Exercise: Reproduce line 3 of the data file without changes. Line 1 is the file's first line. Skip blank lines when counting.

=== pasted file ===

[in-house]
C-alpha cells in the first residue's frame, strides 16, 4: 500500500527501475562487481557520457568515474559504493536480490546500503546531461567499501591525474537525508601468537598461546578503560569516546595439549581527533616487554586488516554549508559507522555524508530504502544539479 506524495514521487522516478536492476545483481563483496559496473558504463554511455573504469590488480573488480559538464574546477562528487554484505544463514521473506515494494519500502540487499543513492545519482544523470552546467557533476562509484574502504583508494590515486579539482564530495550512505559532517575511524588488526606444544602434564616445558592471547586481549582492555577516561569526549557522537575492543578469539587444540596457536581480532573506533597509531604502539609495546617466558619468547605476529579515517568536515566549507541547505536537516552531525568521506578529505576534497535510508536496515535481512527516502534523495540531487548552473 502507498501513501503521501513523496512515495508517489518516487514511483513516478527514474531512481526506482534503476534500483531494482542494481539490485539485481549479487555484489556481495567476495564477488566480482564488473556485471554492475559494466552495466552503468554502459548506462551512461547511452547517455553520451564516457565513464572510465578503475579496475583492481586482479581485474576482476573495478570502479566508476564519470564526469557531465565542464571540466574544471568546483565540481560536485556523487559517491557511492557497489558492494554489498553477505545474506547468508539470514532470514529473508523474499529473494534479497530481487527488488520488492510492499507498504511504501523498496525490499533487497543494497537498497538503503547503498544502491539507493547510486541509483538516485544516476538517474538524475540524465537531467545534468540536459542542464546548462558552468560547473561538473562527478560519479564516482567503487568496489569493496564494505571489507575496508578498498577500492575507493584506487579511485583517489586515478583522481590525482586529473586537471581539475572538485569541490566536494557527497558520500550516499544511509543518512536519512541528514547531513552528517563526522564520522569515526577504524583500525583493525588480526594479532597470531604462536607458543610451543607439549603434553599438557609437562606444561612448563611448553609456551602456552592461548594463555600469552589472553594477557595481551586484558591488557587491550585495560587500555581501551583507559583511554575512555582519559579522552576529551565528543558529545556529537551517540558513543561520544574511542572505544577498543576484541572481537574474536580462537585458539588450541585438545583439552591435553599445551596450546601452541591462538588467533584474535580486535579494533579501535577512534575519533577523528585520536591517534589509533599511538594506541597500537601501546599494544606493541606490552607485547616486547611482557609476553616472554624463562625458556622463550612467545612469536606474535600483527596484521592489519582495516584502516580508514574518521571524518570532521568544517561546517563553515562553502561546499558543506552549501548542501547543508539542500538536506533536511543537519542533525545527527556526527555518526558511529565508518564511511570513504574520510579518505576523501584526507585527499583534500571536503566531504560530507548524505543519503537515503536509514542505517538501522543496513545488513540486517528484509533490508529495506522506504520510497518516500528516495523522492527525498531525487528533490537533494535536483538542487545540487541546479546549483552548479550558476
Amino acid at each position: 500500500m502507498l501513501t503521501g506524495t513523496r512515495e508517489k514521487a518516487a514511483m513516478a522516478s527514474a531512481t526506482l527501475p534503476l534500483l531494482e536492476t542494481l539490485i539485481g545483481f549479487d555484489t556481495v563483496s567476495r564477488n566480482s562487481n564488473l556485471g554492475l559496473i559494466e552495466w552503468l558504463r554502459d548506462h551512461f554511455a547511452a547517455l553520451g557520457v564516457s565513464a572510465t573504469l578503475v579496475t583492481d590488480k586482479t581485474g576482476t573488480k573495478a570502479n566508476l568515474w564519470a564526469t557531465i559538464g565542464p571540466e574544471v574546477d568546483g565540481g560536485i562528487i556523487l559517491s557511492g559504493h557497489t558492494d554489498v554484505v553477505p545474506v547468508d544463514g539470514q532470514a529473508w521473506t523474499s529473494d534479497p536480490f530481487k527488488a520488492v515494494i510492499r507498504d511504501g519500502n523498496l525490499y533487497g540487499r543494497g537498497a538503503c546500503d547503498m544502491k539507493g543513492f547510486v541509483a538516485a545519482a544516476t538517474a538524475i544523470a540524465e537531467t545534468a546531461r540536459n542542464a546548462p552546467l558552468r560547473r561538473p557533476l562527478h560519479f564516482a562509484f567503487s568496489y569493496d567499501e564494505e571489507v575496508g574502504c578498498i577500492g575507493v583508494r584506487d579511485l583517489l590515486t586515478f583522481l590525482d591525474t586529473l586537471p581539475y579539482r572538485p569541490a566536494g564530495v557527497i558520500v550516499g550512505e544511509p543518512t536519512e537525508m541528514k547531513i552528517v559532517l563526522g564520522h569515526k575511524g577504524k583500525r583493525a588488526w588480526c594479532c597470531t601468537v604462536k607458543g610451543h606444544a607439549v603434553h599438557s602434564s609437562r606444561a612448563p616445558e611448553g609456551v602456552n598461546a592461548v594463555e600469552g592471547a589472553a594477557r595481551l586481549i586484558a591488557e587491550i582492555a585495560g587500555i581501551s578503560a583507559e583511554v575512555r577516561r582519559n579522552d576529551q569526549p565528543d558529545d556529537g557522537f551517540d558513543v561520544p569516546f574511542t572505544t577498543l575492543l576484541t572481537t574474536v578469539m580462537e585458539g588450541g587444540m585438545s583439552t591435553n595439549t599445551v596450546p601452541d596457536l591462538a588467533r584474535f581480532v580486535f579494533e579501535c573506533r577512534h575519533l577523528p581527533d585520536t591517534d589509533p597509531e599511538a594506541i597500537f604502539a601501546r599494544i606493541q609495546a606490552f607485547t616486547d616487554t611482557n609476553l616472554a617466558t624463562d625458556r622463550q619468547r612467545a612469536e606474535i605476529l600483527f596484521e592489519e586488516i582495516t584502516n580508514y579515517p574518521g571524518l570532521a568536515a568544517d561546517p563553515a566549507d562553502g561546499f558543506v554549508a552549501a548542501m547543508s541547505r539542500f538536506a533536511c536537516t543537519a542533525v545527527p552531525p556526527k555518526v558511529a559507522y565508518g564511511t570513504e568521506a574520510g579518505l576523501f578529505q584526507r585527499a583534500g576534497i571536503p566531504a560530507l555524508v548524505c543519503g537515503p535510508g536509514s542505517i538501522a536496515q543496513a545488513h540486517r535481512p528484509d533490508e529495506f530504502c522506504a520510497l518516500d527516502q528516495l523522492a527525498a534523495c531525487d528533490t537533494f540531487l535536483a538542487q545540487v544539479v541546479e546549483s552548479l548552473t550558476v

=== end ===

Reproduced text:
Amino acid at each position: 500500500m502507498l501513501t503521501g506524495t513523496r512515495e508517489k514521487a518516487a514511483m513516478a522516478s527514474a531512481t526506482l527501475p534503476l534500483l531494482e536492476t542494481l539490485i539485481g545483481f549479487d555484489t556481495v563483496s567476495r564477488n566480482s562487481n564488473l556485471g554492475l559496473i559494466e552495466w552503468l558504463r554502459d548506462h551512461f554511455a547511452a547517455l553520451g557520457v564516457s565513464a572510465t573504469l578503475v579496475t583492481d590488480k586482479t581485474g576482476t573488480k573495478a570502479n566508476l568515474w564519470a564526469t557531465i559538464g565542464p571540466e574544471v574546477d568546483g565540481g560536485i562528487i556523487l559517491s557511492g559504493h557497489t558492494d554489498v554484505v553477505p545474506v547468508d544463514g539470514q532470514a529473508w521473506t523474499s529473494d534479497p536480490f530481487k527488488a520488492v515494494i510492499r507498504d511504501g519500502n523498496l525490499y533487497g540487499r543494497g537498497a538503503c546500503d547503498m544502491k539507493g543513492f547510486v541509483a538516485a545519482a544516476t538517474a538524475i544523470a540524465e537531467t545534468a546531461r540536459n542542464a546548462p552546467l558552468r560547473r561538473p557533476l562527478h560519479f564516482a562509484f567503487s568496489y569493496d567499501e564494505e571489507v575496508g574502504c578498498i577500492g575507493v583508494r584506487d579511485l583517489l590515486t586515478f583522481l590525482d591525474t586529473l586537471p581539475y579539482r572538485p569541490a566536494g564530495v557527497i558520500v550516499g550512505e544511509p543518512t536519512e537525508m541528514k547531513i552528517v559532517l563526522g564520522h569515526k575511524g577504524k583500525r583493525a588488526w588480526c594479532c597470531t601468537v604462536k607458543g610451543h606444544a607439549v603434553h599438557s602434564s609437562r606444561a612448563p616445558e611448553g609456551v602456552n598461546a592461548v594463555e600469552g592471547a589472553a594477557r595481551l586481549i586484558a591488557e587491550i582492555a585495560g587500555i581501551s578503560a583507559e583511554v575512555r577516561r582519559n579522552d576529551q569526549p565528543d558529545d556529537g557522537f551517540d558513543v561520544p569516546f574511542t572505544t577498543l575492543l576484541t572481537t574474536v578469539m580462537e585458539g588450541g587444540m585438545s583439552t591435553n595439549t599445551v596450546p601452541d596457536l591462538a588467533r584474535f581480532v580486535f579494533e579501535c573506533r577512534h575519533l577523528p581527533d585520536t591517534d589509533p597509531e599511538a594506541i597500537f604502539a601501546r599494544i606493541q609495546a606490552f607485547t616486547d616487554t611482557n609476553l616472554a617466558t624463562d625458556r622463550q619468547r612467545a612469536e606474535i605476529l600483527f596484521e592489519e586488516i582495516t584502516n580508514y579515517p574518521g571524518l570532521a568536515a568544517d561546517p563553515a566549507d562553502g561546499f558543506v554549508a552549501a548542501m547543508s541547505r539542500f538536506a533536511c536537516t543537519a542533525v545527527p552531525p556526527k555518526v558511529a559507522y565508518g564511511t570513504e568521506a574520510g579518505l576523501f578529505q584526507r585527499a583534500g576534497i571536503p566531504a560530507l555524508v548524505c543519503g537515503p535510508g536509514s542505517i538501522a536496515q543496513a545488513h540486517r535481512p528484509d533490508e529495506f530504502c522506504a520510497l518516500d527516502q528516495l523522492a527525498a534523495c531525487d528533490t537533494f540531487l535536483a538542487q545540487v544539479v541546479e546549483s552548479l548552473t550558476v